Last Tuesday I attended a funeral mass at the church in Sosnavar, a hardscrabble village two kilometers from us, for Eduardo Arzola Chávez, age 30, whom I’d never met but somehow felt some connection to. He’d been shot to death a couple of days before.
The small church was packed. Seemingly everyone in town had shown up, in addition to a few mangy dogs that hung around in the plaza in front. Hovering over this somber event too was the pall of impunity, that handmaiden of most violent crime in Mexico.
Eduardo was taken to the local cemetery in a late-model Lincoln Navigator hearse with Mexico City plates, whose roof was covered with white and yellow flowers. At his grave he will be remembered again by his disconsolate family during Day of the Dead commemorations at the end of the month.
The chances, though, that his killer will ever be arrested, much less punished, are well-nigh zero.
|Let us pray. Again and again.|
I found out about Eduardo’s death through Félix, who’d shown up for work on Monday, long-faced and quiet, and said that he would have to take part of Tuesday off to attend the wake of a close buddy who had been fatally shot three times in the chest the day before in broad daylight during a party at the nearby ranch of La Campana. I still don’t know what caused the shooting, which occurred after Félix had left the party, shortly after noon.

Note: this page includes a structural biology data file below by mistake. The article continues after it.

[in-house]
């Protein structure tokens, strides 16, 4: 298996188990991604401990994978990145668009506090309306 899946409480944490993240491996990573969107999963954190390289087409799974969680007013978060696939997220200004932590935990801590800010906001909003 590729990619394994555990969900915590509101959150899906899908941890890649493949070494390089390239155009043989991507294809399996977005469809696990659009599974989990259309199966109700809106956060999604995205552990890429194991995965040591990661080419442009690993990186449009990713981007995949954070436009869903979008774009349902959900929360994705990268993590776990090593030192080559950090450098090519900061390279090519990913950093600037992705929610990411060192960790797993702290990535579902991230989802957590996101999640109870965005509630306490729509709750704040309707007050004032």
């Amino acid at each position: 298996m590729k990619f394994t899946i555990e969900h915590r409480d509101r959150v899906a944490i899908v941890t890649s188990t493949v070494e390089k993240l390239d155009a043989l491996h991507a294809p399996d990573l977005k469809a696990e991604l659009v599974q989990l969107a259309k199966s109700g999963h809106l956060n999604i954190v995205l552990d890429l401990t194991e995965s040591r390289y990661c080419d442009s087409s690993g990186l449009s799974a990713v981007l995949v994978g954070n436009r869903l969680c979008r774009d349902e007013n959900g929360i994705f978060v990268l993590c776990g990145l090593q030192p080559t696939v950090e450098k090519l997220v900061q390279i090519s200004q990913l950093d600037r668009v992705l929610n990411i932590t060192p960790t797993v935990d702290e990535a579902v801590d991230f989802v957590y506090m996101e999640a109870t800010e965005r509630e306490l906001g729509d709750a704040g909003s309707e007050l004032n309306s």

The assailant took off full-gallop on his horse, bandido-style. No one seems to know where he went, though everyone present knows who he is, according to Félix.
Both Eduardo and Félix are part of the dense Arzola family tree. According to Félix there are four or five predominant last names in Sosnavar, population twelve-hundred people or so, and Arzola is one of the most common.
Félix was particularly shaken because Eduardo left behind a seven-year-old son, almost the same age as Félix’s own son Edgar, plus he and his friend were roughly the same age. Though he didn’t articulate it, I suspect an ominous thought echoed in Félix’s mind: “It could have been me.”